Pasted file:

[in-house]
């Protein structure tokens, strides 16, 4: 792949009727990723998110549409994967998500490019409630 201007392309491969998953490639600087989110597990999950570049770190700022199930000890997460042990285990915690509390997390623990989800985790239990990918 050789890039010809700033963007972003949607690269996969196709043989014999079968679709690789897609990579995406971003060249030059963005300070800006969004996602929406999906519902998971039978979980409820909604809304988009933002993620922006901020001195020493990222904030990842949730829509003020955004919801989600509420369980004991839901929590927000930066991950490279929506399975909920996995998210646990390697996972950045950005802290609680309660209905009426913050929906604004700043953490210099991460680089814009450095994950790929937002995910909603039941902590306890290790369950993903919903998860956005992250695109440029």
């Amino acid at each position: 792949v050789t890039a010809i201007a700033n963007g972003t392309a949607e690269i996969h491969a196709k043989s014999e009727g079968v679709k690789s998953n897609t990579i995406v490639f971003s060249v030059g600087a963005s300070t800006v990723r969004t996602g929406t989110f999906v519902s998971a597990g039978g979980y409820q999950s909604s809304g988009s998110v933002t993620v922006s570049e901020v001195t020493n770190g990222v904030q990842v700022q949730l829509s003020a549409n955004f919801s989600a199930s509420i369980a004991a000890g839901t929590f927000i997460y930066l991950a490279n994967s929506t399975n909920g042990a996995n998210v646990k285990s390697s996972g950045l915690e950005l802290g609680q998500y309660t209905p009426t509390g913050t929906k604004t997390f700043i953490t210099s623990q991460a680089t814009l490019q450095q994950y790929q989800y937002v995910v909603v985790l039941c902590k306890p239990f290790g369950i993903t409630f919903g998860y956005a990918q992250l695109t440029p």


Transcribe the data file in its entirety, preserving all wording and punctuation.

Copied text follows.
[in-house]
């Protein structure tokens, strides 16, 4: 792949009727990723998110549409994967998500490019409630 201007392309491969998953490639600087989110597990999950570049770190700022199930000890997460042990285990915690509390997390623990989800985790239990990918 050789890039010809700033963007972003949607690269996969196709043989014999079968679709690789897609990579995406971003060249030059963005300070800006969004996602929406999906519902998971039978979980409820909604809304988009933002993620922006901020001195020493990222904030990842949730829509003020955004919801989600509420369980004991839901929590927000930066991950490279929506399975909920996995998210646990390697996972950045950005802290609680309660209905009426913050929906604004700043953490210099991460680089814009450095994950790929937002995910909603039941902590306890290790369950993903919903998860956005992250695109440029």
């Amino acid at each position: 792949v050789t890039a010809i201007a700033n963007g972003t392309a949607e690269i996969h491969a196709k043989s014999e009727g079968v679709k690789s998953n897609t990579i995406v490639f971003s060249v030059g600087a963005s300070t800006v990723r969004t996602g929406t989110f999906v519902s998971a597990g039978g979980y409820q999950s909604s809304g988009s998110v933002t993620v922006s570049e901020v001195t020493n770190g990222v904030q990842v700022q949730l829509s003020a549409n955004f919801s989600a199930s509420i369980a004991a000890g839901t929590f927000i997460y930066l991950a490279n994967s929506t399975n909920g042990a996995n998210v646990k285990s390697s996972g950045l915690e950005l802290g609680q998500y309660t209905p009426t509390g913050t929906k604004t997390f700043i953490t210099s623990q991460a680089t814009l490019q450095q994950y790929q989800y937002v995910v909603v985790l039941c902590k306890p239990f290790g369950i993903t409630f919903g998860y956005a990918q992250l695109t440029p």